9. First of all, can I say how lovely your new dresses and skirts look on you.
    I still find clothes shopping a joy. It’s now about finding the one (or three!) item that makes you look and feel great, not about having the “latest and trendiest “.

  10. Cynthia Blaylock

    I love all the styling of your new “anti-haul” pieces, but especially the all black look. It works because of all the different textures and the contrast to your beautiful skin and hair color. My mother, also a widow and elementary school teacher, loved clothes, bought classic pieces, and taught me to take care of my clothes, but she loved color more than I do. I love the neutrals – black is my favorite pastel! and camel and navy. I’m looking forward to reading the article you cited and I do think as a culture, we are valuing “trendy” and “novel” over sustainable and classic. You see it in home decorating as well – every year the bloggers come out with their annual list of what’s trending. I value a more layered, collected look. BTW, I am so glad I stumbled on your blog … we will be moving from sunny Southern California later this year to Coeur d’Alene, Idaho – not too far from Canada – and your layering and insights on cold-weather living are inspiring me.

  11. Yes, I was brought up to shop wisely and care for my clothes, something that I continue to be grateful for half a century later. As a young teen, my parents started giving me a modest clothing allowance instead of buying my clothes. I supplemented that with babysitting money and learned to budget carefully. A generation later, we did the same for our kids. I can’t even begin to imagine having a closet full of clothes with the tags still on! Though I’ve always bought mostly what I needed or what I loved and what would go well with what I already have, I’ve become even more intentional about these things in recent years. I guess I’ve always been “anti-haul”. I’ll never forget the day a few years ago when I bought two dresses on the same day. Something like that was so foreign to me!

    PS. I agree that simple is better when it comes to styling your new dresses.

    1. We bought our own clothes in high school too. My parents signed over the monthly child allowance cheque, which was twenty dollars if I recall. With that we bough clothes and whatever we needed, except in case of an emergency. But I remember choosing a top and putting in on “lay away” then paying it off from my allowance and the money I earned working at a canteen one night a week. Sometimes it was a slow process.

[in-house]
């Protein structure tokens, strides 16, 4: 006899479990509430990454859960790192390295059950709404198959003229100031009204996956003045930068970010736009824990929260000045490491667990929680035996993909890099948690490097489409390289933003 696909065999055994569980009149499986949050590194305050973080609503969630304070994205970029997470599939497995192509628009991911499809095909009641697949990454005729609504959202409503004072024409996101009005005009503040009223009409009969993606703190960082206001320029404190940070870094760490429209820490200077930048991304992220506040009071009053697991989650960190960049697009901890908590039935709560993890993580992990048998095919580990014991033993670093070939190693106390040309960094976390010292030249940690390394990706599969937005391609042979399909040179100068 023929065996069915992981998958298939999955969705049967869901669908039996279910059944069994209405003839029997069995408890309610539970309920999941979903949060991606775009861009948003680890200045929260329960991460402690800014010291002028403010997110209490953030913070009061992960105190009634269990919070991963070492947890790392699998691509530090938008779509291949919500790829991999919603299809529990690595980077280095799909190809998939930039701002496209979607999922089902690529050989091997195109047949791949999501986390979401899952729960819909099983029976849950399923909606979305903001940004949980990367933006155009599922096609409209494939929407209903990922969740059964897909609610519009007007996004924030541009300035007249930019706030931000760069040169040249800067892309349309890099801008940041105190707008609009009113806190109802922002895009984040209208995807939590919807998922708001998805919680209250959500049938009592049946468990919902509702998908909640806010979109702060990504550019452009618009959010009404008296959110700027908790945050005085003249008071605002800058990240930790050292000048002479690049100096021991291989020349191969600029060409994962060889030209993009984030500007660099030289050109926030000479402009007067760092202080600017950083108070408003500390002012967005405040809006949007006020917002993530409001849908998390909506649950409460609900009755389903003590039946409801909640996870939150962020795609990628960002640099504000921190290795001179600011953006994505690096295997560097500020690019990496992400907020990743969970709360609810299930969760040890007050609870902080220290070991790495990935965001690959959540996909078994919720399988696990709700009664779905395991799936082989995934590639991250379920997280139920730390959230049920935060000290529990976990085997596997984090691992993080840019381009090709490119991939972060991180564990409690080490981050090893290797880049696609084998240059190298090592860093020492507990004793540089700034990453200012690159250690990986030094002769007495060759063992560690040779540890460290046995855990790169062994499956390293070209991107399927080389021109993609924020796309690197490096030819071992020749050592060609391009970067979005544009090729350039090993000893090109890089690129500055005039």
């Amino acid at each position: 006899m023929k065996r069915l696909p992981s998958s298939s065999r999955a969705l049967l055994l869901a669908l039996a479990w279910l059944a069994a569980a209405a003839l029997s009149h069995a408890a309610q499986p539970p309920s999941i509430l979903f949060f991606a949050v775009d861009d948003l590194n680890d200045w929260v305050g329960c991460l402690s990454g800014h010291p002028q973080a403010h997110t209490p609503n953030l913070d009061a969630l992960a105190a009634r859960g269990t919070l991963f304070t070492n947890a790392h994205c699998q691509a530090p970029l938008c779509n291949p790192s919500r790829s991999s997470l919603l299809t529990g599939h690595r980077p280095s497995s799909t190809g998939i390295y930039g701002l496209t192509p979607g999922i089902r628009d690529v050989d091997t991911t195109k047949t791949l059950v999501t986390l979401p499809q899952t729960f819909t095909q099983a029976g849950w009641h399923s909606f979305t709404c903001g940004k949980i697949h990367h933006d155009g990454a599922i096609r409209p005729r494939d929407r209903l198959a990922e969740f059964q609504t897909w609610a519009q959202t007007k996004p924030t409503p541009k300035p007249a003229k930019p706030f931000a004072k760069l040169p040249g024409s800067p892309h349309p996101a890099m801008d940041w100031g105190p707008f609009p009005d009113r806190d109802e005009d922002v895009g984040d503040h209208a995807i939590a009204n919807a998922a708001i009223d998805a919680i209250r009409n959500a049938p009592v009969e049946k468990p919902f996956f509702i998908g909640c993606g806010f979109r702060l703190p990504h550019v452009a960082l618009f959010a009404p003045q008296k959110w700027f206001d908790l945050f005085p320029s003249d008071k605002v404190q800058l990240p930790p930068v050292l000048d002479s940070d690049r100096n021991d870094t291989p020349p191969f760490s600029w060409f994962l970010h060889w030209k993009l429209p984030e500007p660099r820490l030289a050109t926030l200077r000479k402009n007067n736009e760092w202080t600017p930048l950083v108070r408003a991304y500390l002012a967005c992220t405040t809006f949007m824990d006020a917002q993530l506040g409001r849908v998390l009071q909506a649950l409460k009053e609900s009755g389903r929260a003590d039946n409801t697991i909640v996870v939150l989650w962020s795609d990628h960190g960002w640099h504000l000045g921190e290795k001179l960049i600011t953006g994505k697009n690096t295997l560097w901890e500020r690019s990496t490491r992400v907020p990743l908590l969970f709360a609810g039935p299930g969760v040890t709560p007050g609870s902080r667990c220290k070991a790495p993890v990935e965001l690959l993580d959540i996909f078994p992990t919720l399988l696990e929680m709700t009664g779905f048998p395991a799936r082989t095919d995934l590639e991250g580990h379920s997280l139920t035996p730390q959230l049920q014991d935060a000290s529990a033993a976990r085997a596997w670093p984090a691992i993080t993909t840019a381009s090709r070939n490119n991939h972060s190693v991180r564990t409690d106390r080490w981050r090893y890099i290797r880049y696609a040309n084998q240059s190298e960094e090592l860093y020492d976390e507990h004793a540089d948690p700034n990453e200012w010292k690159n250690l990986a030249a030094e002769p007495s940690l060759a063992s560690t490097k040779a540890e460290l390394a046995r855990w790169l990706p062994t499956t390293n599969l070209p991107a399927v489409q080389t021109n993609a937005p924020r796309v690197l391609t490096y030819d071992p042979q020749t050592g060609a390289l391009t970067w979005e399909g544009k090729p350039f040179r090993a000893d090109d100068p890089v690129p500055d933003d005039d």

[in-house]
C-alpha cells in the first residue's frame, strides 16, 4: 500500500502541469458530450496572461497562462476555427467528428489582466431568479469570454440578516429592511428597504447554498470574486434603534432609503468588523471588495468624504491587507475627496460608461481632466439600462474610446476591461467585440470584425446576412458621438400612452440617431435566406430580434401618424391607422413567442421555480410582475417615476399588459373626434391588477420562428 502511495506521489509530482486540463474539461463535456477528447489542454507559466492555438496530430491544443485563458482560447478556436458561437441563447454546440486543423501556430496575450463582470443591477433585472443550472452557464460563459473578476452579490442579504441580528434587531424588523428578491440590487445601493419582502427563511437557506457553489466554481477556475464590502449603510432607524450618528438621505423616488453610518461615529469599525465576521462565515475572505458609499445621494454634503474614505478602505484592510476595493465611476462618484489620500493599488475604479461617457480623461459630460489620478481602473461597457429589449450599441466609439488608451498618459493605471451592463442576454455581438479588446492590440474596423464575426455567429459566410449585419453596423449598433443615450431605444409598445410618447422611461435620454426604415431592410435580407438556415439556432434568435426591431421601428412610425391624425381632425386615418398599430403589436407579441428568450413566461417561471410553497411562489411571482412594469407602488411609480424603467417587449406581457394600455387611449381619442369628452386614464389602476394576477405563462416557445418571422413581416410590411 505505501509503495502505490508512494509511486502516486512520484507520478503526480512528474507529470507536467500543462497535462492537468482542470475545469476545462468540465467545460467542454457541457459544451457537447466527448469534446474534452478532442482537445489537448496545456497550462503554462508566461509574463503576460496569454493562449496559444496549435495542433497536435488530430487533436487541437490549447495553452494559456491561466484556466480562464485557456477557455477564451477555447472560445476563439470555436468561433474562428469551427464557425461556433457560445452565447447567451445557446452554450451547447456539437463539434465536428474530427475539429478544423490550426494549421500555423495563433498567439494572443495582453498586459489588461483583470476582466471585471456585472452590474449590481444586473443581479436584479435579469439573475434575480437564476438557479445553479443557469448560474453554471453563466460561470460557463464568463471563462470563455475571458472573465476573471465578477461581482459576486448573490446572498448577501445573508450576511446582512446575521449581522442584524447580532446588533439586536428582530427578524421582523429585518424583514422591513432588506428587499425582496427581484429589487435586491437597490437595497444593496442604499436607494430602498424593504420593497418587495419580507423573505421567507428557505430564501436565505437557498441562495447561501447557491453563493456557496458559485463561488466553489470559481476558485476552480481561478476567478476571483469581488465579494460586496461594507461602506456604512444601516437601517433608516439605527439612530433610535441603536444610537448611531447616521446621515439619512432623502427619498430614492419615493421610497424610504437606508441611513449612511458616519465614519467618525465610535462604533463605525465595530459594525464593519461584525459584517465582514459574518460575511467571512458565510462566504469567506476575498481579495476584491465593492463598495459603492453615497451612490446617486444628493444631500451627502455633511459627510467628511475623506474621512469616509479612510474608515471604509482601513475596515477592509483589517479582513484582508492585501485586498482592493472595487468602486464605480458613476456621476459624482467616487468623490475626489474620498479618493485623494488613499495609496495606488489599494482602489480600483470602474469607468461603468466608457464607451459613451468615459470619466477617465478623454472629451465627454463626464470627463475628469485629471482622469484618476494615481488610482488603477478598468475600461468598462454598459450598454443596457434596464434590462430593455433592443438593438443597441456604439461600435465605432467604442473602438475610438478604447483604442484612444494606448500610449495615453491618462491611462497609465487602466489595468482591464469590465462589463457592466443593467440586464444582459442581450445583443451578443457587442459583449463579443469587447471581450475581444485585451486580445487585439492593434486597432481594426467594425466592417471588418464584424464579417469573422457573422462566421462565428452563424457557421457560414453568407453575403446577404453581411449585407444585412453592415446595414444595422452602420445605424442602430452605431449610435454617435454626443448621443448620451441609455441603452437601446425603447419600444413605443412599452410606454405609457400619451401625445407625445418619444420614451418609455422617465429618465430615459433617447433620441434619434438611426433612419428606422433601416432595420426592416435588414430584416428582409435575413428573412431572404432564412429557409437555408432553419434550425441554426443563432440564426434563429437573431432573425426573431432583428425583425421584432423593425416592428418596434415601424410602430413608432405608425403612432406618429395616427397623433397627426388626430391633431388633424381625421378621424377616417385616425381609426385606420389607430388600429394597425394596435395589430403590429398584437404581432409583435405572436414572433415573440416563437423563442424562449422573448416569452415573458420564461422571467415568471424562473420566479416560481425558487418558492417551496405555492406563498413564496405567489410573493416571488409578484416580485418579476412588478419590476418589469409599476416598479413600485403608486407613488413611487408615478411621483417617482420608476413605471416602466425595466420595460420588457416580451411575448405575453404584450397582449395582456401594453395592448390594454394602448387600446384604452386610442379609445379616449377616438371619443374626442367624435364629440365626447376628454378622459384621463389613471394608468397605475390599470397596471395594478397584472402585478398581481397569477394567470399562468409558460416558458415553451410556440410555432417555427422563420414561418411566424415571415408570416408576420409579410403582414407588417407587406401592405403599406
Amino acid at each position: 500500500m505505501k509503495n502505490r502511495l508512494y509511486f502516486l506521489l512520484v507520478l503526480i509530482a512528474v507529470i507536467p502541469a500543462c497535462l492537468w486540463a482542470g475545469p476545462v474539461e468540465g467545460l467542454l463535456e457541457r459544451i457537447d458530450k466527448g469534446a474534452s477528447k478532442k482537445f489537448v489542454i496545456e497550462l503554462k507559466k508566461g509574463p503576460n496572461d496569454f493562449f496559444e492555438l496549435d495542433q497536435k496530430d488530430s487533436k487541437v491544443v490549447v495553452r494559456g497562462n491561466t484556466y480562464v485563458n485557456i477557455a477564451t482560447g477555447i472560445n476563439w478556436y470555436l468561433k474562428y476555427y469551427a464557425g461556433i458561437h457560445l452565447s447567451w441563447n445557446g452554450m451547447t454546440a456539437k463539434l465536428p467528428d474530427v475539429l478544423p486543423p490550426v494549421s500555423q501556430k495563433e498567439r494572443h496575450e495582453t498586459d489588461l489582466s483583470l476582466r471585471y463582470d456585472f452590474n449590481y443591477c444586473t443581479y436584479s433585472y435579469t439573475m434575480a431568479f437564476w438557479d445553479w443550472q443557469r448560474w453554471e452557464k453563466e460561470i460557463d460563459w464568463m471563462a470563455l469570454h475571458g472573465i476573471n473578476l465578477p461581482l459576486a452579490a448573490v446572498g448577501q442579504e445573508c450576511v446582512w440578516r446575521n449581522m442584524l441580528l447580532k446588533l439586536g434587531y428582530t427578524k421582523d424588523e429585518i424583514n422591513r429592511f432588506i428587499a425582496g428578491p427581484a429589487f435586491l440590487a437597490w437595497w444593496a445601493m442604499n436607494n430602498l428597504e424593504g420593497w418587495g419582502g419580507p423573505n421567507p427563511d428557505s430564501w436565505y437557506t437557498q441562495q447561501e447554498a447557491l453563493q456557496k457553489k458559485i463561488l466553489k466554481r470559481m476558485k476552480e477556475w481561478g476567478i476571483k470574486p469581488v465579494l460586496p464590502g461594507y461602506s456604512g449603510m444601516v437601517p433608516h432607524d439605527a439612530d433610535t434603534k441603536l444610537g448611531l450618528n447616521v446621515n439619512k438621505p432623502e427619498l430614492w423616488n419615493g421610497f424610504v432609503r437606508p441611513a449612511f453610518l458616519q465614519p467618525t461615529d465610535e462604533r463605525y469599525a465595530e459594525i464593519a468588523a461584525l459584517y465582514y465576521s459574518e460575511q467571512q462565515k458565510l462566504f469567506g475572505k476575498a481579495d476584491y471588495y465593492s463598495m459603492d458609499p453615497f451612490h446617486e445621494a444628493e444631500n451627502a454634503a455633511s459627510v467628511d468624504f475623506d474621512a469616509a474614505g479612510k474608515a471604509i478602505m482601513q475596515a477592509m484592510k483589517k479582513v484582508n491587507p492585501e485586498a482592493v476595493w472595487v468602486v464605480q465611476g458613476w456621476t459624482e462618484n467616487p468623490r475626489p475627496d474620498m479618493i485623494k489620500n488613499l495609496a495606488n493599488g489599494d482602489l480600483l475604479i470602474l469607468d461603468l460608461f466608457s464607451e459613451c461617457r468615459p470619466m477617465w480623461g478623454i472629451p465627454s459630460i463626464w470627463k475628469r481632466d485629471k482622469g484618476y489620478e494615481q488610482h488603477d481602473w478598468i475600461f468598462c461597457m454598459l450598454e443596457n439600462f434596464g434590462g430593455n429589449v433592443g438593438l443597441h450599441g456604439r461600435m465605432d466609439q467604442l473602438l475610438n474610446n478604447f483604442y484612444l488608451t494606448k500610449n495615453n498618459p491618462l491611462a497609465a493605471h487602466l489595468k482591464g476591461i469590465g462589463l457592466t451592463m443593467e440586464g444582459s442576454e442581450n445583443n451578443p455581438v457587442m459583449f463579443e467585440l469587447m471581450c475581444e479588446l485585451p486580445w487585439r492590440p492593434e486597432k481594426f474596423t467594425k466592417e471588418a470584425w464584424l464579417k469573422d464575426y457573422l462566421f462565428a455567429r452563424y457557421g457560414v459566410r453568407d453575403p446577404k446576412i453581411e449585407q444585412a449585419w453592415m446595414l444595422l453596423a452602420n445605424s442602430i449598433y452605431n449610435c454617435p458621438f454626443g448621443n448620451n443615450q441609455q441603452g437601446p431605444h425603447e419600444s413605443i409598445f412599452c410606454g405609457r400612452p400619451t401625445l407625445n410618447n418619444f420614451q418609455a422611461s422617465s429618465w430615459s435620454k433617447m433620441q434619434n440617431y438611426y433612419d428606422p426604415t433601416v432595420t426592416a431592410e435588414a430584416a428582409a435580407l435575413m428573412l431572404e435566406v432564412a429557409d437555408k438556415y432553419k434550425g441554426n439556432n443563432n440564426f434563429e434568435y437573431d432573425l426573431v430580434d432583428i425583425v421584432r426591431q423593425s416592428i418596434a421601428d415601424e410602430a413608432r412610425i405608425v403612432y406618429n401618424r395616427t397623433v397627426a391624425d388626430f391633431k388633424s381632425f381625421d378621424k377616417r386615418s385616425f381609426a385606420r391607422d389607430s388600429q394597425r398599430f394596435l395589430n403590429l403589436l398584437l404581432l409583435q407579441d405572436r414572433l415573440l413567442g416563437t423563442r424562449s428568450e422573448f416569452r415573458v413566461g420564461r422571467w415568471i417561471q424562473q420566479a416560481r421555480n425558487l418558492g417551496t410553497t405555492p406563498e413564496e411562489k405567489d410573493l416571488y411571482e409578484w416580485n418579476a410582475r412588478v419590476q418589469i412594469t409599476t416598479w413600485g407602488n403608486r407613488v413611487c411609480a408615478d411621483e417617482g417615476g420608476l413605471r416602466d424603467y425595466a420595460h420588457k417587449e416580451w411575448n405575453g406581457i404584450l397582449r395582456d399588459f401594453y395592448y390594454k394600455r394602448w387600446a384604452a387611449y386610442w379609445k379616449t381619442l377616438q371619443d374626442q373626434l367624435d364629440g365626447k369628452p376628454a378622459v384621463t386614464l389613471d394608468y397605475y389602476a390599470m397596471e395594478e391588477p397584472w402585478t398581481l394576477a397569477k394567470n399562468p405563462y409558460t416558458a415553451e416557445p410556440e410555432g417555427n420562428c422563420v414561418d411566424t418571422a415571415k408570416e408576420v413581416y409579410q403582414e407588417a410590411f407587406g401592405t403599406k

12. My mom sewed all my clothes when I was a child, and enjoyed it, so I had a fairly large wardrobe with a lot of choices, something that follows me into adulthood, even though I don’t sew much anymore (do masks count?). So I still have a large wardrobe with a lot of choices, even though I haven’t had much opportunity to wear any of it for the past year, and even with the pre-move paring I’ve done. It’s quite the luxury, I admit.

  13. I LOVE your new hair. The white is fabulously hip and edgy and it allows you to pull off these simple looks so well.
    I understand why you low-lighted the front (it takes a while to see yourself differently) But know how jealous I am of the white!
    I think you will love the ‘new you’ purchases for a very long time. I too have an H&M pleated skirt which is practically the basis of my dressier looks. So comfortable , easy to wear and flexible.
    Thanks for your blog. I always look forward to it.

  14. I just started reading your blog and am impressed with your writing. I can tell you are a teacher. So thoughtful and well planned. I hope you are writing a book! I learned to write well in college and then in the TV news business we were taught that short sentences and small words were necessary to keep attention in news. I spent 30 years doing that.
    I love clothes and jewelry and spent way too much money as an anchor lady on clothes etc..
    I thought about blogging but seems too much like my old job with people looking and judging.
    I grew up in a family of 12 kids. Both my parents worked in the family business. I was older and took care of kids. There was no real money for shopping, even when we worked ourselves. It was all money saved to get through college etc. Clothes are great but as a now retired person, I need less. I am always trying to pass things along and I live in Florida where I only wear dresses. I finally got to haul out sweaters during the recent chill. I had given most of them away when I left cold weather.
    You make me dream of moving to the wilderness. Maybe I will. I have spent the last 9 years traveling the world. Let’s hope we can all get back at it.
    So fun to read. Thanks

    1. Thanks, Judy. No… no book. I think that’s too much commitment for me. I too am hoping that travelling can become a part of our lifestyle again one day. Before we get too old. Ha. 🙂